By Bloomberg News
(Bloomberg) — Xie Zhenhua was head of China's state environmental protection agency in 2005 when a toxic spill almost ended his career. Four years later, Xie leads a Chinese delegation at odds with the U.S. at Copenhagen's climate talks.
Xie, who resigned after an explosion at a PetroChina Co. plant spilled toxic chemicals into the Songhua River, is now in the Danish capital advocating China's position that richer countries such as the United States should bear most of the burden for cutting carbon emissions blamed for global warming.
China, the biggest CO2 emitter and fastest-growing major economy, has bristled under criticism from envoys including Japan's Sakihito Ozawa who say any climate deal should contain numerical greenhouse-gas emissions targets for the worst polluters. Xie, 60, says nations like the U.S. created the problem and should agree to large cuts at the climate talks, not developing countries whose growth would be unfairly crimped.
"Given the current situation, no country can reduce carbon-dioxide emissions so much when they are at that stage of development," Xie told China Central Television on Dec. 7 from Copenhagen. Xie declined a Bloomberg request for an interview.
"It is not reasonable and scientifically sound to make such demands of China," Xie told reporters, CCTV said.
China wants developed countries including the U.S., Japan and European Union members to give more financial and technical support to poorer nations to help curb the greenhouse gases that scientists say lead to climate change.
The U.S. and many industrialized nations, conversely, say it's critical that China and developing countries agree to a treaty that includes a way to measure, report and verify emission cuts.
China's argument that it has a per capita gross domestic product less than one-tenth of the U.S. with about 150 million people — or half the U.S.'s population — living in poverty hasn't resonated with President Barack Obama's climate envoy.
Responding to criticism from China that the U.S. isn't doing enough to cut greenhouse gases, U.S. negotiator Todd Stern said China must be a "major player" in the push to curb global emissions.
"The country whose emissions are going up dramatically, really dramatically, is China," Stern said in Copenhagen on Dec. 9.
China's cabinet on Nov. 26 said it will cut output of carbon dioxide per unit of gross domestic product by 40 percent to 45 percent from 2005 levels. Later that night, Xie, who brings 27 years of experience in environmental protection work to Copenhagen, told reporters meeting that goal would require a huge effort.
"Both Xie Zhenhua and Todd Stern are personable, approachable individuals as well as tough negotiators who do a good job in representing their own country's interests," said Barbara Finamore, China program director for the U.S.-based Natural Resources Defense Council.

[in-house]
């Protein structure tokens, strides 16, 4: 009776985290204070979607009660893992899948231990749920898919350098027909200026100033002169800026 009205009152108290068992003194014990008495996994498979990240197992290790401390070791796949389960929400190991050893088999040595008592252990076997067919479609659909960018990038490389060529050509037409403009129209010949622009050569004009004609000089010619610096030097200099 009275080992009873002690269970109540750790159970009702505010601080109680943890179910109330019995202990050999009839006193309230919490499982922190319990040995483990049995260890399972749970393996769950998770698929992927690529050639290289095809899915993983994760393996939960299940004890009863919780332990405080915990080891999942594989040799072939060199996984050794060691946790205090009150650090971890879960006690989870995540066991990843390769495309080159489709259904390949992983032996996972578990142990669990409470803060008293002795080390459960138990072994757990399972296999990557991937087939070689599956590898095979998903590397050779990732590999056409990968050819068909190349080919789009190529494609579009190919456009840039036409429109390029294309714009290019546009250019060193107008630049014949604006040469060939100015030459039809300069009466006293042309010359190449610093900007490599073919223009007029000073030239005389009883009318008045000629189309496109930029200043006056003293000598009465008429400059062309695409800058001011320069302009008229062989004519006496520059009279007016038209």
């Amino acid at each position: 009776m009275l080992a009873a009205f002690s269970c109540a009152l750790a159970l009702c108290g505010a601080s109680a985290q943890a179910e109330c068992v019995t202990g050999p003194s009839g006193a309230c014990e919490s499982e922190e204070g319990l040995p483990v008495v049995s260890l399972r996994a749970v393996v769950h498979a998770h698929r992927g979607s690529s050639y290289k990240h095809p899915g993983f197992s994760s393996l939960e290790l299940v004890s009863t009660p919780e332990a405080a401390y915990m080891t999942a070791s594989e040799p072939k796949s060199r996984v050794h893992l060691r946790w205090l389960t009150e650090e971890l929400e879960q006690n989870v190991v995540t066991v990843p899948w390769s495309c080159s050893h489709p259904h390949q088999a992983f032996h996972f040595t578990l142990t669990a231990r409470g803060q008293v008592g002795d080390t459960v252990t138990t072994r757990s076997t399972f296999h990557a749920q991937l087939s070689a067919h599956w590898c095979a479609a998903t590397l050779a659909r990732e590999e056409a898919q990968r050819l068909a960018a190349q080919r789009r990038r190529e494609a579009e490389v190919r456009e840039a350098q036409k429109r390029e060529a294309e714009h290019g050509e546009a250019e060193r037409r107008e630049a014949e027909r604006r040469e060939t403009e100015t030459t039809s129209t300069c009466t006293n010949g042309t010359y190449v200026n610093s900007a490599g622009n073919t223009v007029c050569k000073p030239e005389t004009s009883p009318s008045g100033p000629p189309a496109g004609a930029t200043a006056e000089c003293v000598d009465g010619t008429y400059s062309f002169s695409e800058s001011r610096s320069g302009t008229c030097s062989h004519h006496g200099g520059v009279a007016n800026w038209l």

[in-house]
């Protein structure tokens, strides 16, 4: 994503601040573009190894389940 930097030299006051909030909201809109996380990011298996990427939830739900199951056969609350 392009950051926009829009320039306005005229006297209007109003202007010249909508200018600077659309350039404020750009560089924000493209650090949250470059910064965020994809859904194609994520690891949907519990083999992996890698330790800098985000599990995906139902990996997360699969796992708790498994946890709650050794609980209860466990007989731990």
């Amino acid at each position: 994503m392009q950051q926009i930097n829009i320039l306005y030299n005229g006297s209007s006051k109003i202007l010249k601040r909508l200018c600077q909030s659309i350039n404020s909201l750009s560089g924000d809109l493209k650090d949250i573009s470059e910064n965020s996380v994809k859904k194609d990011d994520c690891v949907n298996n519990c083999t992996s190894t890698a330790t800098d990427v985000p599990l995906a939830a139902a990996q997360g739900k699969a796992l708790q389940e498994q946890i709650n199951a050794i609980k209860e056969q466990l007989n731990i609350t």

Finamore has worked with Xie since he was an environmental official almost two decades ago.
A 2007 profile in the official Xinhua Daily Telegraph labeled Xie "the world's most senior environmental protection chief," attributing the Chinese envoy's rehabilitation after his resignation two years earlier to his ability and because he "dared to take responsibility."
Like President Hu Jintao and Vice President Xi Jinping, Xie is a graduate of Beijing's Tsinghua University, where he studied engineering physics, according to his official biography.
Xie, to be joined by Chinese Premier Wen Jiabao in the Copenhagen negotiations that end Dec. 18, had to overcome a career-jeopardizing ecological disaster to even get to Denmark.
The 2005 explosion at the PetroChina plant shut off drinking water supplies for 3 million people and became an international incident after it threatened to contaminate fish and water supplies for the Russian region of Khabarovsk, downstream from the spill.
The spill led to Xie's resignation after China's cabinet said his organization hadn't "paid due importance to the incident."
A year later, Xie, a native of the northeastern coastal city of Tianjin, was back in government as a vice chairman of China's National Development and Reform Commission, the government super-ministry that oversees industrial policy.
Xie's portfolio now includes resource conservation, environmental protection and climate change. He holds ministerial rank and reports directly to the ruling Communist Party, according to his job description on the NDRC Web site.
Known to Criticize
The bespectacled Xie has shown he isn't afraid to criticize his counterparts.
At a March appearance at Washington's Carnegie Endowment for International Peace, Xie blasted a proposal by U.S. Energy Secretary Steven Chu to put tariffs on products from countries that didn't try to curb carbon emissions as "using climate protection as an excuse to implement trade protectionism."
To contact Bloomberg staff on this story: Michael Forsythe in Beijing at +86-10-6649-7580 or firstname.lastname@example.org. Xiao Yu in Beijing at +86-6649-7564 email@example.com
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